And Now I’m Five Years Fatter
Going through a crisis pregnancy at age 32 was weird. In May of 2013, I abruptly left my life in Minnesota behind to be with a man in Tennessee. It was a pretty (ugly) sordid affair, and ultimately left me pregnant and alone later that year.
It was the most painful time of my life, and it was horrible. I’ve never known as deep, dark, or deadly depression as I experienced during those prenatal and postpartum months.
For a long time, it seemed impossible to believe that life could ever get better. I felt as if I had given everything and lost it all.
And yet? Here I am, in 2019. Next week, my daughter turns 5-years-old, and we’re having her birthday party on the following Saturday.
This year, I can’t help but feel overwhelmed because five is a huge milestone. And 5 is filled with emotion for me. My daughter is 5, and I’m still fatter than I was when I was pregnant. For that, I feel a wave of mixed emotion.
God, I was so worried that I would never be able to love a child. Back in my worst depression, I felt certain that I could never love anyone as much as I loved my daughter’s father.
But it was actually love for my daughter that saved me from her dad’s toxic pull. Not too long after her second birthday, I found myself frustrated and disgusted with his lack of concern when I updated him about our daughter’s physical and speech therapy.
My love for her let me see my ex in an unfiltered light. And now I love her so much more than I ever loved another person. I already love deeply, but love for my daughter has changed me.
I love her deep questions, and the way she has no shame in loving me. Giant bear hugs, co-sleeping, and big belly laughs make us two peas in a pod. I used to be afraid that my life as a single mom would mean I resented my child, but love stepped in to help our life feel much less like a chore.
Ultimately? This life is hard, but it feels like love.
Every year since we’ve been back in Tennessee, I throw a pretty nice party for my daughter. I set aside money for months to have it at a cool venue in Chattanooga where they decorate and handle a big chunk of the work for you.
That means I (in theory) get to enjoy the party without too much stress. Take photos without worrying about running the whole show.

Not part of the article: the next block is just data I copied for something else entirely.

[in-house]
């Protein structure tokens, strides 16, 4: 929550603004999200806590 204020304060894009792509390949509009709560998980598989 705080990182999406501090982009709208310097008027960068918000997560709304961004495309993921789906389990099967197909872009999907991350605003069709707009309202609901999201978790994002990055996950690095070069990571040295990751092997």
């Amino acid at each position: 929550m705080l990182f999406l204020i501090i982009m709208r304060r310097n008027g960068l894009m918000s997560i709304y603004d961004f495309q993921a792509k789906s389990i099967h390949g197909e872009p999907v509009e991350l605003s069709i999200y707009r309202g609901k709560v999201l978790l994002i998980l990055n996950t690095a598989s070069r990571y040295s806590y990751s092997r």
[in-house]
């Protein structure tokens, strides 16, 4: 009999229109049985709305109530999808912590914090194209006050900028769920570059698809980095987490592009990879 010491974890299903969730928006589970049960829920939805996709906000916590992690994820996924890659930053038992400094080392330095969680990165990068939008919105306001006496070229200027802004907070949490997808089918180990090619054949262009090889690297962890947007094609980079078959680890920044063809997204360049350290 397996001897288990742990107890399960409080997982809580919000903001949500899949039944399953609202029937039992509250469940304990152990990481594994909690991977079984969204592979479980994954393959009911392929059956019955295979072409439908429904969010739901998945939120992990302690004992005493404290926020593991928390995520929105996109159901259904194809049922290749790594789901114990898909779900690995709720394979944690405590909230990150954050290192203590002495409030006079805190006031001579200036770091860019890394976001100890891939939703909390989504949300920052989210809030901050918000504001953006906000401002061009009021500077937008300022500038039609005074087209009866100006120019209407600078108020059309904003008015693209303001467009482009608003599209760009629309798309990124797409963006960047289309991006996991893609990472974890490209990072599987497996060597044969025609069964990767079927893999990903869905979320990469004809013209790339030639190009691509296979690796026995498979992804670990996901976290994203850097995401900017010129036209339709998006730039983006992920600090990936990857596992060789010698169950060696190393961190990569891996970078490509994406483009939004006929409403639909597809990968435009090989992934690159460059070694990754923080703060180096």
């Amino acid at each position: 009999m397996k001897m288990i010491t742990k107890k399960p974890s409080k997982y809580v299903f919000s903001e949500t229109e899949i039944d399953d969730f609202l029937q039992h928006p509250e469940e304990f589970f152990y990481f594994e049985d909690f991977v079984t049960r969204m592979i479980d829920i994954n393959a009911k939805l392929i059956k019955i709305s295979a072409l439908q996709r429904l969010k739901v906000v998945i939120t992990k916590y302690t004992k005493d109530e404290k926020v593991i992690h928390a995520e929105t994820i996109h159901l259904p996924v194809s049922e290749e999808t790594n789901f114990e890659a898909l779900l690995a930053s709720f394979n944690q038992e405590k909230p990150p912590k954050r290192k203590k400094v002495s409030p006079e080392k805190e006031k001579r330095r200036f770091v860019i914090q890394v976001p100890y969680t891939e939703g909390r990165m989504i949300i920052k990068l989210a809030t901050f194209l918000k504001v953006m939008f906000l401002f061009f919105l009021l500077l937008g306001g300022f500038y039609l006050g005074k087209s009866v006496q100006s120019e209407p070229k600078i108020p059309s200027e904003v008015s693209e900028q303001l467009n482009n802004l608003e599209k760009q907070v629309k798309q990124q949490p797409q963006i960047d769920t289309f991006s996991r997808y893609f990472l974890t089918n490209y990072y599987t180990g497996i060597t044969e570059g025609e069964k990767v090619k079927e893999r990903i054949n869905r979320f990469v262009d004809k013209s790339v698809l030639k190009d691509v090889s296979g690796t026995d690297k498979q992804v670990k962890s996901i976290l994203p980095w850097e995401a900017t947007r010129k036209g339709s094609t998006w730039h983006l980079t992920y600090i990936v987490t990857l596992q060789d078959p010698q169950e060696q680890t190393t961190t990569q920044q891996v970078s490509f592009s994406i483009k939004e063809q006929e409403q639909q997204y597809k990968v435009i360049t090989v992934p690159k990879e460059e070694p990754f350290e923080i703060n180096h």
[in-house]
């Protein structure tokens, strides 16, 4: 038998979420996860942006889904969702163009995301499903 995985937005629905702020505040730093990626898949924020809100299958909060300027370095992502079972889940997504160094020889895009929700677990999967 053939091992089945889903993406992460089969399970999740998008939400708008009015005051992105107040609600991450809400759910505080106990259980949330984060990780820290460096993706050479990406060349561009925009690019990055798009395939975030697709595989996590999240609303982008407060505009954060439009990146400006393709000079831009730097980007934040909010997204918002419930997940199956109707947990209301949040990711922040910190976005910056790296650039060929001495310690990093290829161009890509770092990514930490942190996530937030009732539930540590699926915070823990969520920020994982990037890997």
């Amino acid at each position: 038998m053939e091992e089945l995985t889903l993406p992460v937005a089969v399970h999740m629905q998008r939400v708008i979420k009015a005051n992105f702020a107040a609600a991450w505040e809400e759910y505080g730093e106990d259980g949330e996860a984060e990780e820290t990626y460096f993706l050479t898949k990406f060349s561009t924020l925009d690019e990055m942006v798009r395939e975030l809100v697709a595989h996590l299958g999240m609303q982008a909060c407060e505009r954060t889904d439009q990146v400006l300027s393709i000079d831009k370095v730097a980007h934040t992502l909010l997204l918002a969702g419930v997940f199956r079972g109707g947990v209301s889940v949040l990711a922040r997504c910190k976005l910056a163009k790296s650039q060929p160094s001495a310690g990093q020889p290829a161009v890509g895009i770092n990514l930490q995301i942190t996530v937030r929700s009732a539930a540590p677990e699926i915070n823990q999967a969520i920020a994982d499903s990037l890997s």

To be honest, these birthday parties are a point of pride. I’m not just proud of my sweet daughter. I’m proud of us. I’m proud of myself. Just 5 years ago, I had no partner, no money, no job, no home, and a baby on the way.
The fact that I have survived so much darkness and can now throw these parties (that I never could have had growing up) means a lot to me.
Last year, my daughter’s birthday party was kind of scary, because my income went dramatically downhill and I feared homelessness again. But this year, I’m earning a better income doing what I love. How can I not feel proud of that?
Every single birthday for my daughter reminds me that I’m fatter than I used to be. There’s no way around that. Every year, once I start planning for her birthday in April, my mind inevitably goes to crash diets.
Crash diets? I’ve done them all. But over these past 5 years, I haven’t stuck to one long enough to make any headway on my weight.
So it’s only natural that I also associate my daughter’s birthday with my failure. My failure to manage my own stress or sadness. Failure to bring my body into some sort of control.
I can’t help but feel intense shame when I see my ex and his new family. He’s told me before that I should get gastric bypass surgery in Mexico because that’s what his wife did. And his wife has dumped her old fat clothes on me with no warning or thought to ask if I even wanted them.
To add to that shame, pretty much anyone who has decided they don’t like me over the past 5 years has decided to mock my weight.
I have lost more than 100 pounds twice in my life, so why haven’t I done it again? Every year that my daughter’s birthday rolls around, I feel horrible regret that I haven’t lost weight.
Becoming a mother has been wonderfully hard, frightening, amazing, and everything so many people say. And I feel like a failure of a mother when I’m ashamed of my own body, when people tell me my daughter will be embarrassed for me, and when people suggest I can’t raise a healthy child.
I feel regret for not being where I “should” be. For not having all of my shit together. Somehow I feel regret for even being a single mom. It doesn’t even matter that there’s no need for me to have these regrets. That regrets don’t serve me well.
They’re there. I feel them. And I can’t separate these feelings from my daughter’s birthday.
Dare I let myself feel a slight twinge of hope? To be honest, I do. I want to be unashamed in my ability to get my hopes up. If I’m doing better this year, here’s hoping that next year might be better too.
Besides, I am slowly taking steps when it comes to this body and my weight. I can’t even remember the last time I had a binge. Can’t remember the last time I ate emotionally.
Tiny steps of progress as I head into my daughter’s birthday week.
Is that progress? I’d say so.
For about 5 years now, I have been fatter than I ever imagined I could be. And I suppose some people find it funny or weird that I write about that. As if my fatness is something to get over or quit talking about. As if it’s as simple as saying, “I’m sick of this.”
And then drop the weight.
No, I suspect I will be writing a lot more about life around 400 pounds. Because obesity is complicated, and having lipedema complicates my body even more.
People need to talk about such things without the fear of ridicule.
Let’s just be honest.
Some of the biggest milestones are filled with a world of conflicting emotions.
And Now I’m Five Years Fatter
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